The study protocol was submitted to and approved by the “Ethical Committee of Faculty of Medicine, Pharmacy and Odontostomatology” at University Cheikh Anta Diop, (Dakar, Senegal).
Statistical analyses were performed using STATA 12.0 and R. Continuous variables were described as mean (standard deviation) or median (interquartile range). Normally distributed variables were compared with t-test, and nonparametric data were compared with the Mann-Whitney test. Categorical variables were presented as percent and Fisher exact tests or chi-squared tests were used for proportional assessments. For all statistical tests, we accepted two-sided level of significance was set at p≤ 0.05.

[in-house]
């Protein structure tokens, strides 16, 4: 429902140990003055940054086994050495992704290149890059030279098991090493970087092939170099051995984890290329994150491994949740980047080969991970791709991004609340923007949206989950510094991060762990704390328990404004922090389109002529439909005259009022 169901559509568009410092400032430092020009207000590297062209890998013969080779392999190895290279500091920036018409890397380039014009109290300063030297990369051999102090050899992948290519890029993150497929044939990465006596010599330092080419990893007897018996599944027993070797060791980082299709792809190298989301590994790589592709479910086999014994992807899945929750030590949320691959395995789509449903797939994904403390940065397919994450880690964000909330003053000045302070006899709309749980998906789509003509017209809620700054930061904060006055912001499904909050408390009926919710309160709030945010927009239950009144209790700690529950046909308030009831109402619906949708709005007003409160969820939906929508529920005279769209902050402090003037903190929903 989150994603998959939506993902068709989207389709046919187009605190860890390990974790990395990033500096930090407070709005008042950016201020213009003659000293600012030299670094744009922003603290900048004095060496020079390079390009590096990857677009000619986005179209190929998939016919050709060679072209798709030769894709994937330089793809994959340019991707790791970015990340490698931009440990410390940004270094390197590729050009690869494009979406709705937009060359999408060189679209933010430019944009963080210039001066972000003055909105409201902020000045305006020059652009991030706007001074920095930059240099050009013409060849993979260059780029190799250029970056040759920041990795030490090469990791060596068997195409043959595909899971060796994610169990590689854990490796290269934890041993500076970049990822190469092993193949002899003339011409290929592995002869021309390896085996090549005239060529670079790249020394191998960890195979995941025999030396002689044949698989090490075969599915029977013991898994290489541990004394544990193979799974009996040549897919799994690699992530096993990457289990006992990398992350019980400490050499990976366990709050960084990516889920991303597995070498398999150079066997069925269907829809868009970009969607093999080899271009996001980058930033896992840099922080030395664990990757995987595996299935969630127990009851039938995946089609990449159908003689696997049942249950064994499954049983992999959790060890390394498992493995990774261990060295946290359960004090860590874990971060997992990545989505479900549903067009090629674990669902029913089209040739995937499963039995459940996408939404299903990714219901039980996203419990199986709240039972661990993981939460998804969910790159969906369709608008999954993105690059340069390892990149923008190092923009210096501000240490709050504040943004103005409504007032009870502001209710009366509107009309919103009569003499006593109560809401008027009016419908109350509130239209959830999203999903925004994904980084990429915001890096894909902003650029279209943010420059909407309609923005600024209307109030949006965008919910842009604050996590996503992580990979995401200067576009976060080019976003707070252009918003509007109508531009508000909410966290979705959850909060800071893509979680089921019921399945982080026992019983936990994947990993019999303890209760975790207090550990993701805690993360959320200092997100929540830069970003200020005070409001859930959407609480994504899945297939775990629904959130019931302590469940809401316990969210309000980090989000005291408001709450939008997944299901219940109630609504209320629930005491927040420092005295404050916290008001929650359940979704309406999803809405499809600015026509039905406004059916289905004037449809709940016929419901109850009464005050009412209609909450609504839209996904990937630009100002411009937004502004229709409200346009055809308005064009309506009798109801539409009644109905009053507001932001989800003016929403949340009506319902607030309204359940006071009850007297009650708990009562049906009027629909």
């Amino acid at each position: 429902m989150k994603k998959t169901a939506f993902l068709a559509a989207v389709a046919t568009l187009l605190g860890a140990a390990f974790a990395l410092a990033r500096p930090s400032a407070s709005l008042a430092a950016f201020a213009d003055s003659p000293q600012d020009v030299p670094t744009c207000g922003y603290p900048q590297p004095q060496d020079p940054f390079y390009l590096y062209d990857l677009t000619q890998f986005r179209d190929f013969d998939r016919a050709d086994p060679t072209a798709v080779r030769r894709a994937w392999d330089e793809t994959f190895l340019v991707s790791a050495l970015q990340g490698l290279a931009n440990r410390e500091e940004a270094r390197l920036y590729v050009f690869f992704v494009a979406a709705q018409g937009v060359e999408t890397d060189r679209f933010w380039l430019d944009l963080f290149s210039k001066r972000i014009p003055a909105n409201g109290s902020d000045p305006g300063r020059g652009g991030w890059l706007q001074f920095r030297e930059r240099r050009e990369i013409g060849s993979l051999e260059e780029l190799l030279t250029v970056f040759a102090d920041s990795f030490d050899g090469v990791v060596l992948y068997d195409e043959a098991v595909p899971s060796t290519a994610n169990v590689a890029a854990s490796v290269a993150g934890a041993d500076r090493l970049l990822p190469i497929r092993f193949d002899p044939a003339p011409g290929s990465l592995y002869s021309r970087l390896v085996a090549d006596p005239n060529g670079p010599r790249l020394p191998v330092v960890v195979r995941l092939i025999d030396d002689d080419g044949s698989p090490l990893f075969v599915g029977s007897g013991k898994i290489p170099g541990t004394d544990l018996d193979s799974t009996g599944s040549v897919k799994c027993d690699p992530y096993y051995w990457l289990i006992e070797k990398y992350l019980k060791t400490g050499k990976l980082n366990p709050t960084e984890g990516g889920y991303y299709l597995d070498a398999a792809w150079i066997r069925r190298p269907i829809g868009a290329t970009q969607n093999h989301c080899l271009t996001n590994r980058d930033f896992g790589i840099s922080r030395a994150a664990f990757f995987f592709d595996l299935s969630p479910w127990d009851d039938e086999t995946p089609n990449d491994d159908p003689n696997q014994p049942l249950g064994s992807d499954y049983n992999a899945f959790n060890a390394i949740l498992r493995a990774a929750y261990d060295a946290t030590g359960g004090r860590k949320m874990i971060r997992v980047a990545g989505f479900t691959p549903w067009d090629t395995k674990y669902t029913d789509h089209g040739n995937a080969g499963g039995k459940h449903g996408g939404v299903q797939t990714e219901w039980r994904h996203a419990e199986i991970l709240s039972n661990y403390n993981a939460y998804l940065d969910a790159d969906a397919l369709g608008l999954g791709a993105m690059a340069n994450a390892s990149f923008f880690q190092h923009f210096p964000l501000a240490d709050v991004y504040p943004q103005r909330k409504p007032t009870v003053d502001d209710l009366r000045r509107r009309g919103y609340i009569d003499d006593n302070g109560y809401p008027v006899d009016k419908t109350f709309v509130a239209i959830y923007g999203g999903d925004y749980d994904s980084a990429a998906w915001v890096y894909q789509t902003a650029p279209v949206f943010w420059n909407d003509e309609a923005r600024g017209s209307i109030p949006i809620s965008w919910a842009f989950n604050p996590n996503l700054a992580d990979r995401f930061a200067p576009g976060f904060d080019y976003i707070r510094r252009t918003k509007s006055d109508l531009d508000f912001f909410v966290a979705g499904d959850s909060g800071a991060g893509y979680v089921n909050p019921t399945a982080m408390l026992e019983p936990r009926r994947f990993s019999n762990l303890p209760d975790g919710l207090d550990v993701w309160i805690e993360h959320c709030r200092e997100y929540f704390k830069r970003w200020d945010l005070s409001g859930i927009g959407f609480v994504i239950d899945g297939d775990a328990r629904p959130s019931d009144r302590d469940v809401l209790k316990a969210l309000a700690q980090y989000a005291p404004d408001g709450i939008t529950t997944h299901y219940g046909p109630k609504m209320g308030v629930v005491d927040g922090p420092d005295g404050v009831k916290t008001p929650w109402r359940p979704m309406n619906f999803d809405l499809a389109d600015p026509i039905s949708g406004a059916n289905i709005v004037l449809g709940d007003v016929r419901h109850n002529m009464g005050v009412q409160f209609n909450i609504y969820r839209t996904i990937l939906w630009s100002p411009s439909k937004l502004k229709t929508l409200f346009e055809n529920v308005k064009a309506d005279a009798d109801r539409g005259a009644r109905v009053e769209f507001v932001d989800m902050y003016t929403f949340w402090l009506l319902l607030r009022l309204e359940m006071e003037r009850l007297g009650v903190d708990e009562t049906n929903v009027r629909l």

Out of 335 eligible hemodialysis patients, 303 were included in the study and had serologic testing for SARS-CoV-2 (Fig. 1). Sixty-four patients presented antibodies against the virus (seroprevalence of 21.1% with a 95% CI between 16.7 and 26.1%). About 95.3% of them had IgG antibodies. Table 1 presents socio-demographical characteristics and dialysis parameters of patients.
Seroprevalence of SARS-CoV-2 was comparable in men (24.3%) compared to women (17.2%) (p = 0.13) and tended to be higher in patients older than 65 years even this was not statistically significant (Fig. 2).
Also, we found a remarkable variability in SARS-CoV-2 seroprevalence between regions ranging from 5.6 to 51.7%. Patients from dialysis centers in the three regions of Dakar, Diourbel, and Ziguinchor presented a higher rate of seroconversion compared to those who lived in the rest of the country (Fig. 3).